Sausages and bad law
The process of creating laws has been compared to making sausage, which may be an insult to sausage makers the world over. A multitude of ingredients, some of mysterious origin, are combined in an elastic container and allowed to age, sometimes indefinitely, before being delivered to the public who are rarely told precisely what’s inside.
The sausage equivalent of the legislative package adopted to dissolve California’s redevelopment agencies might well have been rejected by a jackal. It has proven to be profoundly distasteful to countless city officials around California and no one seems at all clear – least of all those who cooked it up – precisely what all the ingredients are or what they will or won’t do. Clearly, those who put the parts together had no idea what they were creating. But now, as we close in on a year post-redevelopment, the one thing that is clear is how big a mess they made.
The evidence of that mess can be found along Highway 12 in the Springs, where mothers still push baby buggies mere feet (and sometimes inches) from passing traffic, because there are no sidewalks or curbs to separate them from the mechanical flow.
And there are no sidewalks along roughly half of that congested corridor because Phase II of the Springs Highway 12 redevelopment project no longer has any redevelopment money, even though the bonds were sold and the revenues were collected and the work was ready to be put to bid.
We do not believe that the California Department of Finance, which has blocked use of the Highway 12 funds, is indifferent to the health and safety of Highway 12 residents. And we know for certain that DOF authorities are aware of the project, that they have heard a full-on presentation from Sonoma County officials on why it could and should go forward.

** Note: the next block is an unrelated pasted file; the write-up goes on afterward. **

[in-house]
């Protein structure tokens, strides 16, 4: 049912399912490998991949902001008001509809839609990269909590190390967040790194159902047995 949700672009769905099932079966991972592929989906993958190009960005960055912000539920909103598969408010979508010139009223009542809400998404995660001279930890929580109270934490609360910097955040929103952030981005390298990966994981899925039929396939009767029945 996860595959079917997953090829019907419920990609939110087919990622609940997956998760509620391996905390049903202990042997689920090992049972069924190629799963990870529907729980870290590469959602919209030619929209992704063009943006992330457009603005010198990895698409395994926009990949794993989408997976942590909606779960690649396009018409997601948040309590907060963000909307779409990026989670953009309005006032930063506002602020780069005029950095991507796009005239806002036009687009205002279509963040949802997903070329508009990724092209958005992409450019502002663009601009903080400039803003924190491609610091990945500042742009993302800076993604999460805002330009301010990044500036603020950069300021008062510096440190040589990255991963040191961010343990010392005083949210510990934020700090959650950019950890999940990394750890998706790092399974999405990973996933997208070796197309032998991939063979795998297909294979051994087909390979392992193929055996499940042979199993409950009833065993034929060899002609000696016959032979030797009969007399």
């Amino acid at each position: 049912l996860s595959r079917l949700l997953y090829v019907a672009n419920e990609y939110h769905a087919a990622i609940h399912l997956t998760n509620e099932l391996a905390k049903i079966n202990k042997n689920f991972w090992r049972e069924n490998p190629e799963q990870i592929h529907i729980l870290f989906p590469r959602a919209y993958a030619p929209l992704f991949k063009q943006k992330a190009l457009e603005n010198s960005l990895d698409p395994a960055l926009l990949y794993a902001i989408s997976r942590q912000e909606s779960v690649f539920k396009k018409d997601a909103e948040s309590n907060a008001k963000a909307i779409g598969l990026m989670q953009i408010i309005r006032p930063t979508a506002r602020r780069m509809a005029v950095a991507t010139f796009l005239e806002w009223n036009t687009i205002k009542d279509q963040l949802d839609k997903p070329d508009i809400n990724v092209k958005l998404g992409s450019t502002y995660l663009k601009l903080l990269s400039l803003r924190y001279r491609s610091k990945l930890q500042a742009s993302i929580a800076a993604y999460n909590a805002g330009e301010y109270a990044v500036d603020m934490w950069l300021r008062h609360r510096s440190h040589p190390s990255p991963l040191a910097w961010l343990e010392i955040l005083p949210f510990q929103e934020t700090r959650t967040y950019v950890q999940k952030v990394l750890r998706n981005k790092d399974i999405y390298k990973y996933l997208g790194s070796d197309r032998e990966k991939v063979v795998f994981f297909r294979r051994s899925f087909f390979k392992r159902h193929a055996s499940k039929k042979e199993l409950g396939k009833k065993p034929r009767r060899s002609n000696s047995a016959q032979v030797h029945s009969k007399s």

But we understand from 1st District Supervisor Valerie Brown that the Department of Finance is unwilling or unable to make what they fear would look like a policy exception for Sonoma County, even though the county’s Oversight Board has crossed all the “T”s and dotted all the “I”s in approving use of bond money to finish the project.
If that’s true, it means, that 25 years of waiting and planning – and for the past two years building – a public improvement vital for the safety of Springs residents, has been parked because of a petty technicality that, itself, is the inevitable byproduct of legislative sausage making by people incapable of planning for or predicting the consequences of a hasty, ill-conceived act of lawmaking.
It is likely that the Springs sidewalk improvements – which have been called the poster child for legitimate, blight-improvement redevelopment projects – are but one example of many around the state, and that the Department of Finance will be the target of numerous lawsuits, further freezing bona fide redevelopment projects in place, along with the jobs and public improvements they would have produced.
And that fiasco-in-motion is in turn the result of a rigid refusal by a handful of conservative lawmakers to allow even a modest increase in tax revenue to end California’s budget misery. Oh, the shame.